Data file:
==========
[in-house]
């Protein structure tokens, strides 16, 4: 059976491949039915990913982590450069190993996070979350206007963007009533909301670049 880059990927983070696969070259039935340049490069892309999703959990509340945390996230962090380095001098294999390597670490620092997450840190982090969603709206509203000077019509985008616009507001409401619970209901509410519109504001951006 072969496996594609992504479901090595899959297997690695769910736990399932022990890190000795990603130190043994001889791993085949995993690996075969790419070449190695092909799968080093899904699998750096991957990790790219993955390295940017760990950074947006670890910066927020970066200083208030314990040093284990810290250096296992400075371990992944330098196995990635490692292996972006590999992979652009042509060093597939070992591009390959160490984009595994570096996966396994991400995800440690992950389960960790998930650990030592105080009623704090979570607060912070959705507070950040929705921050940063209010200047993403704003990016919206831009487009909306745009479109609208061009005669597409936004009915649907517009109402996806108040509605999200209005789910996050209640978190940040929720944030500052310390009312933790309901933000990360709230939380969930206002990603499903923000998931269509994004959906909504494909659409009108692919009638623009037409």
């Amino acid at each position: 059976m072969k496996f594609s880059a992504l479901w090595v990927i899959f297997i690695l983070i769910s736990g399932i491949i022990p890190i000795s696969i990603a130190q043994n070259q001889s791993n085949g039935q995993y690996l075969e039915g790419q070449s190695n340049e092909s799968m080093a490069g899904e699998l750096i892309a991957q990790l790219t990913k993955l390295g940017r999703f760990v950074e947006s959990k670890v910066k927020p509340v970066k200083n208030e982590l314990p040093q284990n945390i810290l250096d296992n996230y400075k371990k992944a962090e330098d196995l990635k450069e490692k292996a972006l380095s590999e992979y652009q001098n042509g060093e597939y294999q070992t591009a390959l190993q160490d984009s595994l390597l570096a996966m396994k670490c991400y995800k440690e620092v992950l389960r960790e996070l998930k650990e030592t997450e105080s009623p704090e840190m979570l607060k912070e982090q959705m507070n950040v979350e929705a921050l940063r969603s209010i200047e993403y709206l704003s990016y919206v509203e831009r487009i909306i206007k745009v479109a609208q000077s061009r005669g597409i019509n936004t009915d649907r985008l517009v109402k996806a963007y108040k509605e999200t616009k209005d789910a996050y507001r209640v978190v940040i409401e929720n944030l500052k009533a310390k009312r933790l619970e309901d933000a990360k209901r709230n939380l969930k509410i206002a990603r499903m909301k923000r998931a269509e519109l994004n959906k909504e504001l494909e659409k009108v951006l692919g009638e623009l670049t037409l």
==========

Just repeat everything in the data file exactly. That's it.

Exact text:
[in-house]
């Protein structure tokens, strides 16, 4: 059976491949039915990913982590450069190993996070979350206007963007009533909301670049 880059990927983070696969070259039935340049490069892309999703959990509340945390996230962090380095001098294999390597670490620092997450840190982090969603709206509203000077019509985008616009507001409401619970209901509410519109504001951006 072969496996594609992504479901090595899959297997690695769910736990399932022990890190000795990603130190043994001889791993085949995993690996075969790419070449190695092909799968080093899904699998750096991957990790790219993955390295940017760990950074947006670890910066927020970066200083208030314990040093284990810290250096296992400075371990992944330098196995990635490692292996972006590999992979652009042509060093597939070992591009390959160490984009595994570096996966396994991400995800440690992950389960960790998930650990030592105080009623704090979570607060912070959705507070950040929705921050940063209010200047993403704003990016919206831009487009909306745009479109609208061009005669597409936004009915649907517009109402996806108040509605999200209005789910996050209640978190940040929720944030500052310390009312933790309901933000990360709230939380969930206002990603499903923000998931269509994004959906909504494909659409009108692919009638623009037409």
């Amino acid at each position: 059976m072969k496996f594609s880059a992504l479901w090595v990927i899959f297997i690695l983070i769910s736990g399932i491949i022990p890190i000795s696969i990603a130190q043994n070259q001889s791993n085949g039935q995993y690996l075969e039915g790419q070449s190695n340049e092909s799968m080093a490069g899904e699998l750096i892309a991957q990790l790219t990913k993955l390295g940017r999703f760990v950074e947006s959990k670890v910066k927020p509340v970066k200083n208030e982590l314990p040093q284990n945390i810290l250096d296992n996230y400075k371990k992944a962090e330098d196995l990635k450069e490692k292996a972006l380095s590999e992979y652009q001098n042509g060093e597939y294999q070992t591009a390959l190993q160490d984009s595994l390597l570096a996966m396994k670490c991400y995800k440690e620092v992950l389960r960790e996070l998930k650990e030592t997450e105080s009623p704090e840190m979570l607060k912070e982090q959705m507070n950040v979350e929705a921050l940063r969603s209010i200047e993403y709206l704003s990016y919206v509203e831009r487009i909306i206007k745009v479109a609208q000077s061009r005669g597409i019509n936004t009915d649907r985008l517009v109402k996806a963007y108040k509605e999200t616009k209005d789910a996050y507001r209640v978190v940040i409401e929720n944030l500052k009533a310390k009312r933790l619970e309901d933000a990360k209901r709230n939380l969930k509410i206002a990603r499903m909301k923000r998931a269509e519109l994004n959906k909504e504001l494909e659409k009108v951006l692919g009638e623009l670049t037409l």